Whether the temporary shift to online learning has you producing synchronous or asynchronous learning material for your students, you may find yourself needing to create short videos to accompany their remote learning activities. Videos have a number of affordances for e-Learning, including:
- Adding a human element to what can seem like an impersonal learning environment.
- Providing information or instruction in an accessible way (a captioned video with audio is accessible to more students than a text document).
- Replayability, enabling students to access instructions or information just-in-time.
- Sharing with parents and/or guardians, to keep them involved in the learning process.
Luckily, tools like Screencast-o-Matic make the process of recording — and uploading — videos super easy. Screencast-o-Matic is a web-based screen-recording software that enables you to record your screen, video from your webcam, and your own audio narration all in one file! They have several levels of accounts available for individuals and teams (pricing plans found here), but for most educators, the free account will do just fine. Recording with Screencast-o-Matic’s basic free account allows for videos up to 15 minutes in length, a small background audio library (if you want to get fancy…), and the ability to upload directly to Screencast-o-Matic’s servers, a classroom YouTube channel, Google Classroom, social media, and more.
All you need to do to get started with Screencast-o-Matic is to create your account and download their small web launcher program. If you use Google Chrome, you may also find it useful to install their Chrome Extension so you can launch the plugin from anywhere! And if you find yourself getting stuck, Screencast-o-Matic has a comprehensive library of tutorials to get you on your way.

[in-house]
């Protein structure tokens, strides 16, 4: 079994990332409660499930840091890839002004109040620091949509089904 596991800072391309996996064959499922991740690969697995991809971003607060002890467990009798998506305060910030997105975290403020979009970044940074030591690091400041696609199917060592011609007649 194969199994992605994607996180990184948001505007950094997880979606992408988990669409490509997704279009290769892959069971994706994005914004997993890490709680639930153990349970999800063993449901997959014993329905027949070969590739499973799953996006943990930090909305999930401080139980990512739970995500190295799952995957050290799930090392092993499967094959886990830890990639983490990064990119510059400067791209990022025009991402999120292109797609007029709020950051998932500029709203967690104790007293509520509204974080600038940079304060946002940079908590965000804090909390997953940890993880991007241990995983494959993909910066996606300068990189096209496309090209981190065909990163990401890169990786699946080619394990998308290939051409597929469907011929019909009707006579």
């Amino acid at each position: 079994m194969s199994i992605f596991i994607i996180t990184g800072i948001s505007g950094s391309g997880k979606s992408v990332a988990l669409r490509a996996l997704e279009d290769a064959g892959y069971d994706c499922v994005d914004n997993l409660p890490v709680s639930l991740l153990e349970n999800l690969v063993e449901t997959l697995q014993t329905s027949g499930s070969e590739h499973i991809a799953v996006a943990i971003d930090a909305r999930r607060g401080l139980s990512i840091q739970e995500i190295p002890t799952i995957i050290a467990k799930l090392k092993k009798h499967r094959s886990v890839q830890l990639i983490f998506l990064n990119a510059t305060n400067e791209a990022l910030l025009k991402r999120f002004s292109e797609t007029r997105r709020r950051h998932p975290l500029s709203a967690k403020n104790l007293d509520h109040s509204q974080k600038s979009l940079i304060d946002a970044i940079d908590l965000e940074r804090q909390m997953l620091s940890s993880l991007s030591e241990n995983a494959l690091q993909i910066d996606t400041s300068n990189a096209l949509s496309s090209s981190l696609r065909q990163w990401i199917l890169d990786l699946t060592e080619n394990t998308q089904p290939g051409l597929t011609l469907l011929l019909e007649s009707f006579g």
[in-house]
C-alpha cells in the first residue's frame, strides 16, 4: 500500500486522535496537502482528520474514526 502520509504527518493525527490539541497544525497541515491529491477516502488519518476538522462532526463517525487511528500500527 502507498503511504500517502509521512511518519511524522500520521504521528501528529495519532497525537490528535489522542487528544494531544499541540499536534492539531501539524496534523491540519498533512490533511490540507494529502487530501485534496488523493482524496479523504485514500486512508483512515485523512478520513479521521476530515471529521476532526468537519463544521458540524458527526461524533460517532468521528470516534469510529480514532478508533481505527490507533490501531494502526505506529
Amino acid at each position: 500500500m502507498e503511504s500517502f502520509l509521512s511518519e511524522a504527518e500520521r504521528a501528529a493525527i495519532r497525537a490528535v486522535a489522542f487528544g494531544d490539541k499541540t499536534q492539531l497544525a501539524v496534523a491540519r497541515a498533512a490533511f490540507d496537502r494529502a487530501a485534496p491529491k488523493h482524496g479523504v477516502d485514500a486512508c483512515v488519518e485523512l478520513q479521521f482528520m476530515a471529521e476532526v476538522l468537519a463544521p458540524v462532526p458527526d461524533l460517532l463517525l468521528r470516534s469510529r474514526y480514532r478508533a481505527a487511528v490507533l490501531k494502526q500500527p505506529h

Not sure where screencapture videos might be useful in your remote learning program? Here are a few ideas from our recent VPLN sessions:
- Providing audio/video feedback on students’ work: Instead of responding to students’ submitted work in text, why not create a quick screencapture video? Recording yourself providing verbal feedback to students while having their work visible can provide more clarity, context, and allow you to directly reference parts of their work.
- Reviewing your daily plan: Even if you provide students with a Google Doc or set of slides containing their learning plan for each day (or week), recording a short video with verbal explanations of each task, learning expectations, etc. can help clarify questions and establish your teacher presence — even if you can’t physically be there as they work.
- Tutorials to access digital resources: It can be challenging to get students working with digital resources they’ve never seen before, especially if you can’t stand behind them and help them navigate. Creating short tutorials on how to access and navigate certain resources (be it the class website, a digital tool, etc.) can be useful not only for your students, but parents who are trying to support from home.
Use the Twitter hashtag #makeON (or tag @steam3Dmakerlab) to share your ideas for using screencapture videos during this transition to e-Learning!